Jason Berry had never ridden Sidenote before, but he made their debut count, earning top scores in both rounds of Saturday’s Toyota Hunter Classic to win the $5,000 headliner at the 122nd Warrenton Horse Show.
The Verona-based professional steered Betty Oare’s adult amateur grand champion to earn class-best 90 from judge Linda Andrisani in the first round, adding 92 points over the second course to dominate the crowded field.
Berry actually turned in an unprecedented triple-play in the classic: He rode three horses – two already planned for Patty Heuckeroth plus the Sidenote add-in. Berry’s final tally was first, second and fourth, a powerful performance to round out a busy week of showing for the lifelong pro.
“I hold Betty Oare in such high esteem,” said Berry after the popular local victory for the Warrenton-based owner. “I considered her (late) brother, Bucky Reynolds a true mentor when I started as a professional. And I grew up idolizing their father, (Hall of Fame member) J. Arthur Reynolds.
For Oare, it wasn’t a difficult decision to give Berry the ride, even though she’d just that afternoon won three-of-three classes in her division to capture the overall grand amateur championship with Sidenote. “I mean, face it, I’m a little old, and competing in a classic, under the lights, is a little different,” said Oare, 80. She’d won the first classic – in 2007 with Madison, and two years ago, she’d ridden Sidenote in it. They didn’t win a prize due to a late-course glitch. “Sidenote must’ve seen something coming down the last line, near the grandstand,” Oare laughed a little recalling the tiny mistake that cost a top placing. “I don’t know. Maybe he saw a shadow, but he broke to a trot, just a step, and that’s enough to knock you out of the ribbons” in a competition of this scale.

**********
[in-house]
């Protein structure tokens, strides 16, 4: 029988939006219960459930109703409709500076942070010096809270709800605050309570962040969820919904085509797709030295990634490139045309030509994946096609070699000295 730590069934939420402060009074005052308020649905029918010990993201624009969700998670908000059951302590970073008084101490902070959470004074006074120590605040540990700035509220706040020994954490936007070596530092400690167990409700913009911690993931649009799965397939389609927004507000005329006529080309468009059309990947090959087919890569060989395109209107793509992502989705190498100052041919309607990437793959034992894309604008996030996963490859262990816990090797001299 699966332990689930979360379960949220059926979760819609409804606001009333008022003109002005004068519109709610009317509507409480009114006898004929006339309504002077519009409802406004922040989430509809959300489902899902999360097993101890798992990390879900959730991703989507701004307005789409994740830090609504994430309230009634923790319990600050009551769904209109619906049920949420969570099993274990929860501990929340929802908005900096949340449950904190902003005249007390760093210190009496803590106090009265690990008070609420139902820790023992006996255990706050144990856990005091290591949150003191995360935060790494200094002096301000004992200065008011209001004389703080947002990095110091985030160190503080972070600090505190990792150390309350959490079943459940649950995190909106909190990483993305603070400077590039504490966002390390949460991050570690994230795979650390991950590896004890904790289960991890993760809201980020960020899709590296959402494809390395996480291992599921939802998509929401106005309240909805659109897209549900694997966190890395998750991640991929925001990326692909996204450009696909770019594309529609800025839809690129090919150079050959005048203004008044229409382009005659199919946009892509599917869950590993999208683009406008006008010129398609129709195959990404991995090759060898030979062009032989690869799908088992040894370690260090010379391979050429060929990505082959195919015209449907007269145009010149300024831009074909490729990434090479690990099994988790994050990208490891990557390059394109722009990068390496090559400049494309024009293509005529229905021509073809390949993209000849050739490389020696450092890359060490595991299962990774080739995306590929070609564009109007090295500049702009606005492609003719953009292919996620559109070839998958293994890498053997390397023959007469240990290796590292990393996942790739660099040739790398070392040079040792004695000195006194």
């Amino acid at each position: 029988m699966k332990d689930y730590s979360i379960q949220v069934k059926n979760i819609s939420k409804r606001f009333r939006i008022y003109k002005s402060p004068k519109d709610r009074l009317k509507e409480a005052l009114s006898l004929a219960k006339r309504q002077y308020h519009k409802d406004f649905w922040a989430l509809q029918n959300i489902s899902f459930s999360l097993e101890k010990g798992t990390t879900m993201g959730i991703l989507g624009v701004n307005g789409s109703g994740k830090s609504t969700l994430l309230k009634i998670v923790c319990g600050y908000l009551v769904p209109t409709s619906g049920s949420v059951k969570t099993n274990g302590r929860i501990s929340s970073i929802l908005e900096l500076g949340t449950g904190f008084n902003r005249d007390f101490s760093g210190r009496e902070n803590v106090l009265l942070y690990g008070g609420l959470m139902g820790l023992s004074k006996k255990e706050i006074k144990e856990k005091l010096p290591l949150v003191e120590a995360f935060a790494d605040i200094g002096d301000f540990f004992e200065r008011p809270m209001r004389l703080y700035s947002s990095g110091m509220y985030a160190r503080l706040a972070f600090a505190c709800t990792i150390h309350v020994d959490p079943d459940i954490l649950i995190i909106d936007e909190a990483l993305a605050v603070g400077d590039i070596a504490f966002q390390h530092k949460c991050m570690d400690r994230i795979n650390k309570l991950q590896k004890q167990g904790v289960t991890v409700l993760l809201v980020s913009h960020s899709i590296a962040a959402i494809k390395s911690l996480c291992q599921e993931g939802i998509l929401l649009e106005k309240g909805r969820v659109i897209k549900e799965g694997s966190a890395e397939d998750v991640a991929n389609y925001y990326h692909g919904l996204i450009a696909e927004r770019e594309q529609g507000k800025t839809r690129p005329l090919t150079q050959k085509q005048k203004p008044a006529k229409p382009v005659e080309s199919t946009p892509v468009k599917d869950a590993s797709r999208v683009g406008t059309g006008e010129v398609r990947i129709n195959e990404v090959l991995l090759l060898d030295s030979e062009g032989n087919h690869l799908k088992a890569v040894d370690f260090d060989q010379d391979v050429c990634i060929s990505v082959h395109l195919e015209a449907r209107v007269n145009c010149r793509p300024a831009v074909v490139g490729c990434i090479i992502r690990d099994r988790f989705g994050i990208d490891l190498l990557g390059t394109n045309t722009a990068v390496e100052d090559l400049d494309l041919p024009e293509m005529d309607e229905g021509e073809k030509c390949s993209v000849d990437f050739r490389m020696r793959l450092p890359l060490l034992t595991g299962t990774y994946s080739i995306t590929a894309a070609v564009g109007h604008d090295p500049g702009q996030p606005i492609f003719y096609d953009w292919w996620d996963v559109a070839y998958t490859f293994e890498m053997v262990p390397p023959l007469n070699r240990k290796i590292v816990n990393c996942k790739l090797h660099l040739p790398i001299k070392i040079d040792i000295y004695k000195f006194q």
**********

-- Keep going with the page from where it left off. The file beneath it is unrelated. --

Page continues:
“It’s nothing for a top (pro-like) Jason to get on a horse fresh like that and go in and win. Sidenote is a real nice horse, trustworthy, honest. He’s a good jumper.”
Oare did consult her husband before she made her final decision Saturday afternoon. Ernie Oare, part-owner of Sidenote and Betty’s partner of 57 years, was understanding and encouraging, she said. “I said to Ernie, ‘You know, what would you think of us asking Jason to show this horse tonight?’ He said, ‘Well, Betty, it’s up to you, but that might be a great idea. We’ll watch and enjoy it.’”
Sidenote is an 11-year-old Oldenburg gelding. Dark bay, he stands 16.1. Oare got him from Orange County horsewoman, the late Sally Lamb, in 2017.
Asked how hard it is to compete a horse he’s never ridden, Jason Berry was circumspect. “Well, that depends on the horse,” said the 42-year-old pro with a chuckle. “It makes life a whole lot easier when you know that the owner has really good horses, and, hey, she’d just won every class (in adult amateurs) that afternoon.
“It wasn’t exactly an experiment to get on Betty Oare’s horse that night.”
Berry called the Warrenton Horse Show unique, one of his all-time favorite competitions. “It’s a one-ring show, very unusual these days,” he said. “Sitting on the bank to watch the classes, I just sit and think about all the top horsemen and women that have sat in that same place, watching that same show for more than 100 years. Olin Armstrong, Bobby Burke, Patty Heuckeroth, the Wheelers, the Oares, so many others.
“There’s a heritage you get here that’s nowhere else.”
A link to complete results, archival photos and more are at warrentonhorseshow.com.